In the last several decades there has been a lot of discussion in the adult literature about osteopenia and osteoporosis as well as the prevention and treatment of these conditions. The latest studies involving vitamin D and calcium metabolism are now appearing in the pediatric literature as newer information about the long-term health effects of vitamin D continues to evolve.  It is certainly a hot topic these days, with more studies to come. The association between low levels of calcium and vitamin D has long been known as a cause of rickets. But rickets was thought to have been a bone disease of years ago (at least that was what I was taught) until recent studies showed that there were indeed still children who were developing rickets. An editorial in Pediatrics stated that the strongest evidence about the effects of vitamin D deficiency was related to the risk of developing rickets. Upon further evaluation it was found that rickets could be prevented and treated by increasing the daily amount of vitamin D a child received and subsequent recommendations were made that all children should receive 400 units of vitamin D daily. It was previously thought to be about half that much. The current study in Pediatrics shows that only one in five children between the ages of one and 11 receive adequate daily vitamin D. In African American and Hispanic children as many as 80 to 90 percent may be vitamin D deficient. Not only is vitamin D important in bone metabolism and heath, other studies have suggested that vitamin D may play a role in preventing infectious diseases, diabetes and even some types of cancer. Some other pediatric studies have shown that teens with low vitamin D levels had higher blood pressure and cholesterol levels, and also had a greater tendency to be overweight. I am sure there will be continued investigational studies into all of the above. How does all of this fit together? As a child’s diet changes and they no longer receive formula, their daily milk intake may be reduced and in turn their calcium and vitamin D intake is inadequate. In my personal experience and practice I find many children do not “like” milk and are allowed to choose other beverages, such as water, juice and even soft drinks. Although many parents think their children are getting their dietary calcium and vitamin D from other dairy products (yogurt cheeses, fortified juices), it is difficult to do without some daily milk intake. Even two glasses a day needs to be supplemented by other dairy products and many children have no milk. Additionally, vitamin D is made after our skin is exposed to sunlight. Due to the recommendations for routine sunscreen use in children and adults, we may not make as much vitamin D from sun exposure. It is also known that dark skinned children, especially in more northern latitudes are more likely to be vitamin D deficient. At the same time, children do not play outside as often and this too may contribute to obesity and lower vitamin D levels. All of these variables need further study and may be somehow intertwined. While the data continues to be accumulated and additional studies determine age appropriate blood levels of vitamin D, one thing is for sure: daily milk intake and dairy intake is vital to our growing children for a multitude of reasons. It is far easier to remember to pour your child, tween or teen a glass of milk than to remind them to take a vitamin or two every day for the rest of their childhood. I can barely remember to take my own! That’s your daily dose, we’ll chat again tomorrow.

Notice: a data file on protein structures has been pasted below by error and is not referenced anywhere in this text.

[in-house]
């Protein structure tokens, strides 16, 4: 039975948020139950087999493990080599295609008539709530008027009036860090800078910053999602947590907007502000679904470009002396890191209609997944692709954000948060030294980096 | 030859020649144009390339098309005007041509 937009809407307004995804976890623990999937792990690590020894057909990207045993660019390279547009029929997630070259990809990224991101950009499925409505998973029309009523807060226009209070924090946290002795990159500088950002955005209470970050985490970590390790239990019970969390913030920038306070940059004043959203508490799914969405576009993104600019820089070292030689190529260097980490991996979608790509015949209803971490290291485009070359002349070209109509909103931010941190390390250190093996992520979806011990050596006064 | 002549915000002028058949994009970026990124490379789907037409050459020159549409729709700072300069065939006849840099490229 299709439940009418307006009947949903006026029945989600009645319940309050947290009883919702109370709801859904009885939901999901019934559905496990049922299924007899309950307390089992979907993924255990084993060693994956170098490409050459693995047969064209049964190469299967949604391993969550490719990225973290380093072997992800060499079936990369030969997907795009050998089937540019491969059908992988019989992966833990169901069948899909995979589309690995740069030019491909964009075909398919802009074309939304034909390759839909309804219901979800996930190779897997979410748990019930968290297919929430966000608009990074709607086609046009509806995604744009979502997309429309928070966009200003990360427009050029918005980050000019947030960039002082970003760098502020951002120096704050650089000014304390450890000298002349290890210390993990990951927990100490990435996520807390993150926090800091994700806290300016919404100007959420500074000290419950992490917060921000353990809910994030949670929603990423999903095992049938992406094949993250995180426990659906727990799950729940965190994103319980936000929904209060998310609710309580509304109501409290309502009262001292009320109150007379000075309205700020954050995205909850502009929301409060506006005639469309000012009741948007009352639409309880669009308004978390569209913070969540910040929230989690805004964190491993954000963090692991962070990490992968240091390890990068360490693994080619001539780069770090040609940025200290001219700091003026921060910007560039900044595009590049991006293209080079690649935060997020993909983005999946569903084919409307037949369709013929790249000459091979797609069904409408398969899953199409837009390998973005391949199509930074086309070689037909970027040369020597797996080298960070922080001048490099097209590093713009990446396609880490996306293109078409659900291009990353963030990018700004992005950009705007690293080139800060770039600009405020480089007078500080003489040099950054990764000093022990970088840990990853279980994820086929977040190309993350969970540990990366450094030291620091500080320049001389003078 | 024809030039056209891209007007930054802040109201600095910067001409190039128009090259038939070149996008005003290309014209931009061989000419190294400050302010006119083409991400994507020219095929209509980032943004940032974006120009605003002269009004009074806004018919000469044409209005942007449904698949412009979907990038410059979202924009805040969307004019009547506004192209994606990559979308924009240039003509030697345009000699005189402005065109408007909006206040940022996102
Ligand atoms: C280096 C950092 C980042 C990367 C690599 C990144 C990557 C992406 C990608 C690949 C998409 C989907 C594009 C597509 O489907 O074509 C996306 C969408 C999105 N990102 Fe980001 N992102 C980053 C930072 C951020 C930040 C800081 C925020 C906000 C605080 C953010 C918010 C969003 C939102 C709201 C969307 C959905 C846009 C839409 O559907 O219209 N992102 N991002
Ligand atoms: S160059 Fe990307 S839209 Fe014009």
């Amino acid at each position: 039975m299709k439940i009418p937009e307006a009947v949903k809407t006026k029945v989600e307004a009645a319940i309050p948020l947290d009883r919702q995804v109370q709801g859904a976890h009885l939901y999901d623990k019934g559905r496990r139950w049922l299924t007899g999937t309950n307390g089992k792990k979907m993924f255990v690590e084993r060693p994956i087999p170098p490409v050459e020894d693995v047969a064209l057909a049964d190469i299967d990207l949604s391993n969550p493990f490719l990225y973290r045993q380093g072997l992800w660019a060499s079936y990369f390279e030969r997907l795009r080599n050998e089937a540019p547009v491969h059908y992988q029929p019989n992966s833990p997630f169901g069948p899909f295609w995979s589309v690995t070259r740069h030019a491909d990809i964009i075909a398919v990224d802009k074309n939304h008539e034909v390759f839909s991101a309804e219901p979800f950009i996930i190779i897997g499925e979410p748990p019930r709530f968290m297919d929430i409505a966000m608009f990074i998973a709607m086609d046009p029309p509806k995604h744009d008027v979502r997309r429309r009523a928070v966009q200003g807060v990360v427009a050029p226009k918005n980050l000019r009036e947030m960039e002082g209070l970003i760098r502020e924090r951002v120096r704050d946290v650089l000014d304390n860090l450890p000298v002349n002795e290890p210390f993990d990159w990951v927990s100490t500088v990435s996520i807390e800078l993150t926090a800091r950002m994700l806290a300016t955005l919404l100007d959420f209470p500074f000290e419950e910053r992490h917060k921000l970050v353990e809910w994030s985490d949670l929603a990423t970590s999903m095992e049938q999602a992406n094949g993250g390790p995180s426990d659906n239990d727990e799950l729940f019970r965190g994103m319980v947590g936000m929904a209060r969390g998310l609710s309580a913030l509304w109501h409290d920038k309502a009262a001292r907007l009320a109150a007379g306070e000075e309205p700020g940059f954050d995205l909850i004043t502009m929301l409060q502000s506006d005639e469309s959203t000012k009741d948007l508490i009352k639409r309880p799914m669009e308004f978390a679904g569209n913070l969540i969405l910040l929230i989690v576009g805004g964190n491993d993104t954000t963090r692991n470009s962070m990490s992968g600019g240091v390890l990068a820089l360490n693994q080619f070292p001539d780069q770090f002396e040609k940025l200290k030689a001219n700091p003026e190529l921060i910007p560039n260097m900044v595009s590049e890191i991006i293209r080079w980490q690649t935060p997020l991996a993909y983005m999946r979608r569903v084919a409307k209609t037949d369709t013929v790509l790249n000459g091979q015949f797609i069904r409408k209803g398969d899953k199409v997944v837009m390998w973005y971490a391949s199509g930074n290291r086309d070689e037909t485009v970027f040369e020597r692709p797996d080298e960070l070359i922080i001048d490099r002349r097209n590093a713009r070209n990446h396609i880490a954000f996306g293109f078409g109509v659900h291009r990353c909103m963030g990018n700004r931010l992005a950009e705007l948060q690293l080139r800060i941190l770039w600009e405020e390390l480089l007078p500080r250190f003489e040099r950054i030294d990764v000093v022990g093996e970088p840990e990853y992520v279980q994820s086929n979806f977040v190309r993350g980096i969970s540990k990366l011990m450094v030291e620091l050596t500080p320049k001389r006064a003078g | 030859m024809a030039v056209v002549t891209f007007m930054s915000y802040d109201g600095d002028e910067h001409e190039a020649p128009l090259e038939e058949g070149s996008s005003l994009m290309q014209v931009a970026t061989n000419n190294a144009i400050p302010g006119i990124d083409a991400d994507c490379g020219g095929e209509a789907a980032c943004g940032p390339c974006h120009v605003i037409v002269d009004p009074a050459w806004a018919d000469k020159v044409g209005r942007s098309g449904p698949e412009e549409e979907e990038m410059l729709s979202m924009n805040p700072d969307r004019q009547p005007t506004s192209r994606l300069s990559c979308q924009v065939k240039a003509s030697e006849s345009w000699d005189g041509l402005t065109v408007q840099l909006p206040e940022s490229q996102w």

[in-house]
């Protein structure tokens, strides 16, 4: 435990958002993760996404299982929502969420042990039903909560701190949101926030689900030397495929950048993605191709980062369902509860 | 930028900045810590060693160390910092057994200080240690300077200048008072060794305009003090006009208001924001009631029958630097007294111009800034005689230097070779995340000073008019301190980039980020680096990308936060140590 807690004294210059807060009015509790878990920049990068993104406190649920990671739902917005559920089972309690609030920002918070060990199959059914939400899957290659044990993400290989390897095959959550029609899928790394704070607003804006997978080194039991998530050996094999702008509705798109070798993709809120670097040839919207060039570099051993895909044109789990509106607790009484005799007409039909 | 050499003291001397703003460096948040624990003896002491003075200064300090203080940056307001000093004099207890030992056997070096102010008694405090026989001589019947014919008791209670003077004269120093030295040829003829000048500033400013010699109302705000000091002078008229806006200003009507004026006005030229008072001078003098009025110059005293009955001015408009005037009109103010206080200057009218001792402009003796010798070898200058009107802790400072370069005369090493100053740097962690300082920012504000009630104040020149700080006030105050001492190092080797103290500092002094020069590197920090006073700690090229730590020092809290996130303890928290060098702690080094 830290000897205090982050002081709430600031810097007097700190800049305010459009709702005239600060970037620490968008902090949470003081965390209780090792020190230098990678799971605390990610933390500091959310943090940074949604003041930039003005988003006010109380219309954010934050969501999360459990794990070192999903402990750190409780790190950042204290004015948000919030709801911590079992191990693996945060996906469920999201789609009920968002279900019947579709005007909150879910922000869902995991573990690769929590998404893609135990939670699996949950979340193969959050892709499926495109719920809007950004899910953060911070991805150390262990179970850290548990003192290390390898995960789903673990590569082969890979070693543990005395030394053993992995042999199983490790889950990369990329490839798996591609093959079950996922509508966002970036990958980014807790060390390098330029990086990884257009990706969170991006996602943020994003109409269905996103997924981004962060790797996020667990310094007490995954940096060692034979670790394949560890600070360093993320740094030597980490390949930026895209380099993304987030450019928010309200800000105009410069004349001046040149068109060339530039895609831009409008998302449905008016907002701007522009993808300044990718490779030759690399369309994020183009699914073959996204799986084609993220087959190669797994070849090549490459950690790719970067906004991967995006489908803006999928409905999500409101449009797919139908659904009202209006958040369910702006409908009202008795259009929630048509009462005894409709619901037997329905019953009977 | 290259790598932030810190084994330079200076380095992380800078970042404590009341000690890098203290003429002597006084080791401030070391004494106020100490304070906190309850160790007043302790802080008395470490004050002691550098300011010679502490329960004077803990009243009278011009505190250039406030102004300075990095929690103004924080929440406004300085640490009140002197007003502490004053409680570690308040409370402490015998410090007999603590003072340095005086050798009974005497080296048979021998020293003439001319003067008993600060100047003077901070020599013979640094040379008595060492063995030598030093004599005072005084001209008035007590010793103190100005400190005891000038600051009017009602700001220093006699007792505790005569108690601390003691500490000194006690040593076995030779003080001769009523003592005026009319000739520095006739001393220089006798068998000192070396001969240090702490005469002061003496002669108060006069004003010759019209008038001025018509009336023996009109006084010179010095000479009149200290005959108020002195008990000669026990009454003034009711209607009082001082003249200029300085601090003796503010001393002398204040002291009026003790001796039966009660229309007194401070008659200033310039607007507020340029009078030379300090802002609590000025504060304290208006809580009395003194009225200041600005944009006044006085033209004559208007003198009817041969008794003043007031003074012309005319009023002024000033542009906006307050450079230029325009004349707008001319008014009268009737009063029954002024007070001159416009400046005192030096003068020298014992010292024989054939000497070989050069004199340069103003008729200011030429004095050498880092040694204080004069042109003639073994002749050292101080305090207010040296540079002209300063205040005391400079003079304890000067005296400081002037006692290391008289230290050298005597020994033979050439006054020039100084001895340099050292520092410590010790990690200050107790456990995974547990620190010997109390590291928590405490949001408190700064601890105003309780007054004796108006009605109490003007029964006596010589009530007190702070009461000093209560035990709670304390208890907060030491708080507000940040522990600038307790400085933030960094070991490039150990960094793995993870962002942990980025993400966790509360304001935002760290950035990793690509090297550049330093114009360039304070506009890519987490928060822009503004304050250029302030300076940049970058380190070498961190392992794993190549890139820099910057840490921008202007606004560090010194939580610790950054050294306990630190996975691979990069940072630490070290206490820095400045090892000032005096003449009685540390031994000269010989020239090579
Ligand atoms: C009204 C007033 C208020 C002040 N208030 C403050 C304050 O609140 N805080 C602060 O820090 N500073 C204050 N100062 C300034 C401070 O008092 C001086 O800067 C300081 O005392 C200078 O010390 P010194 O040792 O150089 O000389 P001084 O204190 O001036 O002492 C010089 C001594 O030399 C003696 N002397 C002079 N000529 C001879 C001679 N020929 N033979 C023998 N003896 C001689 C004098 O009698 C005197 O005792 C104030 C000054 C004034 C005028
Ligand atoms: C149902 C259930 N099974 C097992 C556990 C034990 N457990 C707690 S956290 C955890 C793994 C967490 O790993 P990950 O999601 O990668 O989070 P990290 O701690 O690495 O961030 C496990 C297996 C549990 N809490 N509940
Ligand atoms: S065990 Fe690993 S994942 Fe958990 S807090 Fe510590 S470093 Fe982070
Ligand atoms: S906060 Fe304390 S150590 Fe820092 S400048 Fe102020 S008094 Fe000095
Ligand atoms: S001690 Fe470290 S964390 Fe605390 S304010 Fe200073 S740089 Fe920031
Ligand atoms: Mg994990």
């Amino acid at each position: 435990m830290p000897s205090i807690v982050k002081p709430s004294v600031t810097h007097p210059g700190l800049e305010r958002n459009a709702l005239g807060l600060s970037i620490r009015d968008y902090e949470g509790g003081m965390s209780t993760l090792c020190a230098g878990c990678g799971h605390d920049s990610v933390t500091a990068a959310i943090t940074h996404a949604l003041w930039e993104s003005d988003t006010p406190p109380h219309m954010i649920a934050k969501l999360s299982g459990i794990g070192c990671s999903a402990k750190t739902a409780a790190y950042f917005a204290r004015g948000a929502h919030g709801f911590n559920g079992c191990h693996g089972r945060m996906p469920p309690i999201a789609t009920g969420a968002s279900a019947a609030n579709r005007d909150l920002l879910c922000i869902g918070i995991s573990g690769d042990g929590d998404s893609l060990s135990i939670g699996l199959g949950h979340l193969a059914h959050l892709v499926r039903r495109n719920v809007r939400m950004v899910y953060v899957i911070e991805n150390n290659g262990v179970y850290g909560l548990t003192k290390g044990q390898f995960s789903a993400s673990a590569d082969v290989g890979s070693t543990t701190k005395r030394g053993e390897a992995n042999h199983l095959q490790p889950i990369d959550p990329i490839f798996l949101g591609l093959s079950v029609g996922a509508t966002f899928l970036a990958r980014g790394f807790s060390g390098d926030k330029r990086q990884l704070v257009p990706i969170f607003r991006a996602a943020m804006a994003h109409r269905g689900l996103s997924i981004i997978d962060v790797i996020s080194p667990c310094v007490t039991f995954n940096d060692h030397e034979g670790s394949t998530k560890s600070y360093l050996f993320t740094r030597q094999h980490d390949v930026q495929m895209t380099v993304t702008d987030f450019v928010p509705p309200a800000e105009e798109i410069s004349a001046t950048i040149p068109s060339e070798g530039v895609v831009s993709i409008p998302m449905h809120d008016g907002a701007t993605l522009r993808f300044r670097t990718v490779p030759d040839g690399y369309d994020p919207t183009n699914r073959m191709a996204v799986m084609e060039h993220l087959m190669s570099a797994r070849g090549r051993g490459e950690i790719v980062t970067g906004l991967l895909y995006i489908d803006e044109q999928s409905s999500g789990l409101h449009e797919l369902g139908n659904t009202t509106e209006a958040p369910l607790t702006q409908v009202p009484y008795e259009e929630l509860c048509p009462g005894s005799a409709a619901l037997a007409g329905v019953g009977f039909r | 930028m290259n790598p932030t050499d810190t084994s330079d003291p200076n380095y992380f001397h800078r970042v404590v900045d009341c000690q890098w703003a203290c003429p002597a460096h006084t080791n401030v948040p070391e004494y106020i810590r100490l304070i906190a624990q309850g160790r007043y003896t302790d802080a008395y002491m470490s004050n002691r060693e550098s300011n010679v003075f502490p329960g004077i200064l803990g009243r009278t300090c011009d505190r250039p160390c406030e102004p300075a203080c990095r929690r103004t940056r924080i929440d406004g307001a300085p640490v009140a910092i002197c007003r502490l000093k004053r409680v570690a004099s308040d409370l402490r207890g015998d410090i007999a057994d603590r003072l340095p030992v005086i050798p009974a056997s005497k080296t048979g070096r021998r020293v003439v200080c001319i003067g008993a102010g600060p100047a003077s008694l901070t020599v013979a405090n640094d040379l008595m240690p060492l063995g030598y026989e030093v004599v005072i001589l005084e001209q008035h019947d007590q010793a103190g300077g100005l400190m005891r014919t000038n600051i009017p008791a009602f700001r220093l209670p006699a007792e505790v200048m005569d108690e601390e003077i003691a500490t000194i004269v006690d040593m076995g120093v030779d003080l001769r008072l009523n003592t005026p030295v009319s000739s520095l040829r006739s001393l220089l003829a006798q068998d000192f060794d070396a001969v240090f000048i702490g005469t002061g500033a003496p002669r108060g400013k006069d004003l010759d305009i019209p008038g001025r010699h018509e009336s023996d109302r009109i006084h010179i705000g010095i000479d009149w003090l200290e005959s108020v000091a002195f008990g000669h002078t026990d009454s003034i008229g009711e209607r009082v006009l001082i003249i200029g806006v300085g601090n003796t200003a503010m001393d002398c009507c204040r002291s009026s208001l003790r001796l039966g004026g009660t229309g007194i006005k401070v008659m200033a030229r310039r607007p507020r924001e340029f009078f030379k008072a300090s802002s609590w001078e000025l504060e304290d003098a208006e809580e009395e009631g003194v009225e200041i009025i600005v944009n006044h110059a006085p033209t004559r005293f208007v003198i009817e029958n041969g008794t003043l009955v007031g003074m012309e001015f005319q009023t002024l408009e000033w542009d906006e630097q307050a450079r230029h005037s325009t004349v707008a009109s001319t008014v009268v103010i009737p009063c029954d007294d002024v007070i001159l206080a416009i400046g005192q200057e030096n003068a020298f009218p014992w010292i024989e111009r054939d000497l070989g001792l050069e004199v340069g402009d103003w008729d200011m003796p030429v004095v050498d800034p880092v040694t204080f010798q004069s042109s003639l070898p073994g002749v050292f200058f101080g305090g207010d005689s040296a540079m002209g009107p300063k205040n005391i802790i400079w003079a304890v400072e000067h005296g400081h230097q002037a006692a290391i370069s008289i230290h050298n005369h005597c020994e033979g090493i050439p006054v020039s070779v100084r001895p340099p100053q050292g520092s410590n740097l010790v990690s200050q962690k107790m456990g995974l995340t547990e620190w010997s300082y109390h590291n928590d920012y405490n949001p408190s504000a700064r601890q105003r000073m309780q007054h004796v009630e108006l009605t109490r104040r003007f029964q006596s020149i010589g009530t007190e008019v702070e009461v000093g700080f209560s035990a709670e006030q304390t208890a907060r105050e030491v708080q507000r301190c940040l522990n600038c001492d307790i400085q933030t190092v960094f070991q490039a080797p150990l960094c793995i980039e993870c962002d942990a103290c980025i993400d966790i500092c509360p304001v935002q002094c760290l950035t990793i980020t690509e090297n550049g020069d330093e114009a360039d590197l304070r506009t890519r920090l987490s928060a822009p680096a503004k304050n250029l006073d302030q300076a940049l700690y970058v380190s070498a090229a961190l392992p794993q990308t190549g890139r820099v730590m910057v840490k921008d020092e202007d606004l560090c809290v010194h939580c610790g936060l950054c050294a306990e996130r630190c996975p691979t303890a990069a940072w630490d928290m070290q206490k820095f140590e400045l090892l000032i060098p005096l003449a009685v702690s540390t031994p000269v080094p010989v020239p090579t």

Daily Dose

Flu Season Isn't Over Yet

Just when you least expect it, those nasty viruses can rear their angry heads and guess what, they seem to be back.This has certainly been a weird end of winter and early spring in our office. I have always been very protective of my newborns and try to keep them "isolated" from all of those terrible winter viruses and germs for the first six to eight weeks of the infant's life. Especially for those newborns born during the winter months. Because we are fortunate to live in a temperate climate, we have lots of sunny days in the winter which allows for parents and babies to get out for walks in their neighborhood and even strolls in the park.

Even so, many of the parents (and they say their babies too) are getting a little cabin fever and are ready to head out to the mall, church and restaurants (the list seems endless). All of these venues are all full of crowds, so it is a given that germs are lurking there. By this time it had seemed that flu was long gone in our area and we had not seen RSV for months. Just when you least expect it, those nasty viruses can rear their angry heads and guess what, they seem to be back? I saw several cases of Influenza B last week, and yes they were documented! I was so skeptical that I had the lab techs pull out the boxes of flu tests to just check for checking sake and what do you know?! At the same time I saw several cases of RSV and even had to hospitalize one infant due to respiratory distress, the first child I had hospitalized all winter! Even the hospital was out of the rapid screening kits that had not been used recently, so it took us a day to document RSV. I am happy to report that both the your-baby with RSV and the adolescent with the flu are now doing well. I guess the moral of the story is, we cannot always predict the "official" end of the winter viral season. So keeping infants isolated seems like a good practice for at least several more weeks, until it is hard to find a coughing, sneezing, feverish, person among us. By June it will be a memory until winter of 2009 - 2010 and unfortunately the cycle begins again. That's your daily dose, we'll chat again tomorrow.

Daily Dose

How to Treat Poison Ivy

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With the long weekend here, many families are enjoying the outdoors. But with outdoor activity, your children may develop summer rashes like poison ivy, poison oak or poison sumac. Each plant is endemic to different areas of the country, but unfortunately all 50 states have one of these pesky plants. Teach your children the adage “leaves of three, let it be”, so they come to recognize the typical leaves of the poison ivy.

The rash of poison ivy (we will use this as the prototype) is caused by exposure of the skin to the plant sap urushiol, and the subsequent allergic reaction. Like most allergies, this reaction requires previous exposure to the plant, and upon re-exposure your child will develop an allergic contact dermatitis. This reaction may occur anywhere from hours to days after exposure, but typically occurs one to three days after the sap has come into contact with your child’s skin and they may then develop the typical linear rash with vesicles and papules that are itchy, red and swollen. Poison ivy is most common in people ages four to 30. During the spring and summer months I often see children who have a history of playing in the yard, down by a creek, exploring in the woods etc, who then develop a rash. I love the kids playing outside, but the rash of poison ivy may be extremely painful especially if it is on multiple surface areas, as in children who are in shorts and sleeveless clothes at this time of year. The typical fluid filled vesicles (blisters) of poison ivy will rupture (after scratching), ooze and will ultimately crust over and dry up, although this may take days to weeks. The fluid from the vesicles is NOT contagious and you cannot give the poison ivy to others once you have bathed and washed off the sap. You can get poison ivy from contact with your pet, toys, or your clothes etc. that came in contact with the sap, and have not have been washed off. If you know your child has come into contact with poison ivy try to bath them immediately and wash vigorously with soap and water within 5